Sensible student loans in Oz

Australia’s student loan system is a good model for the U.S., writes Diane Auer Jones on Brainstorm. In the U.S., students making minimal progress can keep collecting Pell Grants (for nine semesters) and postpone repaying loans.

In Australia, students each know in advance how much money is in their student-loan “account” so to speak.  They know that when the money runs out, government support is over (unless the student is moving on to professional school, for example, in which case supplemental funds are made available).  This means that the student has the incentive to make good decisions, stick with the program, and complete their studies in a timely manner.

Australians don’t pay interest on student loans.  Instead, they pay an up-front fee and a payment based on the national Consumer Price Index and the borrower’s income.  Loan repayment starts when the borrower reaches a minimum income, now set at around $45,000 per year. Those making the minimum pay 4 percent of their earnings; higher earners pay no more than 8 percent.

Nobody defaults, because student loan payments are collected by the Australian Tax Authority, not the Department of Education.

University of Tennessee Law Professor Glenn Reynolds (aka Instapundit) has another idea:  Let borrowers discharge student loan debt in bankruptcy and charge universities if their graduates default.

I think we should return to the days when student loans were dischargeable in bankruptcy, starting five years after graduation. This will allow graduates who are unable to pay to get out from under what is otherwise a potential lifetime of debt-slavery. . . .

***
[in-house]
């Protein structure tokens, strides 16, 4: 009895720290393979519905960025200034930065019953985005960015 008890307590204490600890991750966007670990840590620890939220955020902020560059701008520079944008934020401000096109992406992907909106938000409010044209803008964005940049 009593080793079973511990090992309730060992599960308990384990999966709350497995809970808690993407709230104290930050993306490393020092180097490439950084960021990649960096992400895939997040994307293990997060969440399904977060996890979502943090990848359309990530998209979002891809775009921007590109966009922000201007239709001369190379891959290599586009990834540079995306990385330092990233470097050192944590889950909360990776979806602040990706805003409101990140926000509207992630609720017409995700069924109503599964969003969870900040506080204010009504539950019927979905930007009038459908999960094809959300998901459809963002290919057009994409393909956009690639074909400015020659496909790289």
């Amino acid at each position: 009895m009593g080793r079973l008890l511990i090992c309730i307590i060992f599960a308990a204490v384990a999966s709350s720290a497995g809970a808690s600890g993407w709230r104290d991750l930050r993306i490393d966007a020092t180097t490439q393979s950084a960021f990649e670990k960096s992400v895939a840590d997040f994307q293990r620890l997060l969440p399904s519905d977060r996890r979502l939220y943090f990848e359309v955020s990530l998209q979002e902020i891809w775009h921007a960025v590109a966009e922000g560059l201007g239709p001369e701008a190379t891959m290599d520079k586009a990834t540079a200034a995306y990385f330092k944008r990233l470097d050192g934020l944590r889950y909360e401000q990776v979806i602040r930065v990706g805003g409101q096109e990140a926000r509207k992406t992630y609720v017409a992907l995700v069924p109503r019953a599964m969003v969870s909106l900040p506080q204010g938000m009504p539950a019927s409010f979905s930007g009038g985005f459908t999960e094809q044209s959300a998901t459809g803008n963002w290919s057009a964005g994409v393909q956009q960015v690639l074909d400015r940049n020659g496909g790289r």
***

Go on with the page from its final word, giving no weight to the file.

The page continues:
But the real incentive-alignment part is this: Put the institutions who issued the degrees on the hook for the money they received. Making them eat the entire loan balance would probably bankrupt a lot of colleges (though that should tell us something about the problem right there), but sticking them with even a small fraction — say, 10% or 15% — would be enough to inspire a much greater degree of concern for how much debt students take on while in school, and for how likely they are to find gainful employment after graduation.

Of course, it would be much harder for theater arts and women’s studies majors to qualify for loans.

POSTED BY Joanne Jacobs ON November 14, 2011

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